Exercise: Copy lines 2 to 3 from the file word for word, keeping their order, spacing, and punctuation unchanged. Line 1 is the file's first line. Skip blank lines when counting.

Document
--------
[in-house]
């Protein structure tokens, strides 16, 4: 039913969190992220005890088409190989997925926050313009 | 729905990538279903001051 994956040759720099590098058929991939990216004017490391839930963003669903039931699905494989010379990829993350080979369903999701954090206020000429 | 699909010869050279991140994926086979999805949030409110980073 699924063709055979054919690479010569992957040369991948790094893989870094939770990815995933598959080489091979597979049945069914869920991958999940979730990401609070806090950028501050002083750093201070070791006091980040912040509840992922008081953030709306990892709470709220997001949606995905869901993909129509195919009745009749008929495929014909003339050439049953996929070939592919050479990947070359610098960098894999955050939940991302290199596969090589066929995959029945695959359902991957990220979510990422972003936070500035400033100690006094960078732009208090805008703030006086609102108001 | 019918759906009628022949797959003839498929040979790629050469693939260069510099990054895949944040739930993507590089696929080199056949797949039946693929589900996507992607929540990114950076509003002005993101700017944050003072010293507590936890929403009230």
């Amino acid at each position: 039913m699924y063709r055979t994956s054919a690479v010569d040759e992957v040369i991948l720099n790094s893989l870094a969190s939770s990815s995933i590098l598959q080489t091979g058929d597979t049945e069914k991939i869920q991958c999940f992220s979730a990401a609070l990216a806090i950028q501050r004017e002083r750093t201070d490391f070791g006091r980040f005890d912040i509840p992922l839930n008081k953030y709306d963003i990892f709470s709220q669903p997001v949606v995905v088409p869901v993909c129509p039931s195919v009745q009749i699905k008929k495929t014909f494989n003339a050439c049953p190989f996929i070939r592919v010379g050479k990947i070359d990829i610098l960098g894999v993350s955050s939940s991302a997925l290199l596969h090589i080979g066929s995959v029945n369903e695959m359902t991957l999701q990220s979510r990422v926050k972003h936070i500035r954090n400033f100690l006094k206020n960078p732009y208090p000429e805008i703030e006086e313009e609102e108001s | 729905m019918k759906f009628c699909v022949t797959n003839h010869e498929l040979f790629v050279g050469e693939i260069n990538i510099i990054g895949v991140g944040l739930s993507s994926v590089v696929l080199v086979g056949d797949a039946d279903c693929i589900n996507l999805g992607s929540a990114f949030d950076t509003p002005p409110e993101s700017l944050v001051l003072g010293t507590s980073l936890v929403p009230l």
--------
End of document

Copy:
């Protein structure tokens, strides 16, 4: 039913969190992220005890088409190989997925926050313009 | 729905990538279903001051 994956040759720099590098058929991939990216004017490391839930963003669903039931699905494989010379990829993350080979369903999701954090206020000429 | 699909010869050279991140994926086979999805949030409110980073 699924063709055979054919690479010569992957040369991948790094893989870094939770990815995933598959080489091979597979049945069914869920991958999940979730990401609070806090950028501050002083750093201070070791006091980040912040509840992922008081953030709306990892709470709220997001949606995905869901993909129509195919009745009749008929495929014909003339050439049953996929070939592919050479990947070359610098960098894999955050939940991302290199596969090589066929995959029945695959359902991957990220979510990422972003936070500035400033100690006094960078732009208090805008703030006086609102108001 | 019918759906009628022949797959003839498929040979790629050469693939260069510099990054895949944040739930993507590089696929080199056949797949039946693929589900996507992607929540990114950076509003002005993101700017944050003072010293507590936890929403009230």
């Amino acid at each position: 039913m699924y063709r055979t994956s054919a690479v010569d040759e992957v040369i991948l720099n790094s893989l870094a969190s939770s990815s995933i590098l598959q080489t091979g058929d597979t049945e069914k991939i869920q991958c999940f992220s979730a990401a609070l990216a806090i950028q501050r004017e002083r750093t201070d490391f070791g006091r980040f005890d912040i509840p992922l839930n008081k953030y709306d963003i990892f709470s709220q669903p997001v949606v995905v088409p869901v993909c129509p039931s195919v009745q009749i699905k008929k495929t014909f494989n003339a050439c049953p190989f996929i070939r592919v010379g050479k990947i070359d990829i610098l960098g894999v993350s955050s939940s991302a997925l290199l596969h090589i080979g066929s995959v029945n369903e695959m359902t991957l999701q990220s979510r990422v926050k972003h936070i500035r954090n400033f100690l006094k206020n960078p732009y208090p000429e805008i703030e006086e313009e609102e108001s | 729905m019918k759906f009628c699909v022949t797959n003839h010869e498929l040979f790629v050279g050469e693939i260069n990538i510099i990054g895949v991140g944040l739930s993507s994926v590089v696929l080199v086979g056949d797949a039946d279903c693929i589900n996507l999805g992607s929540a990114f949030d950076t509003p002005p409110e993101s700017l944050v001051l003072g010293t507590s980073l936890v929403p009230l």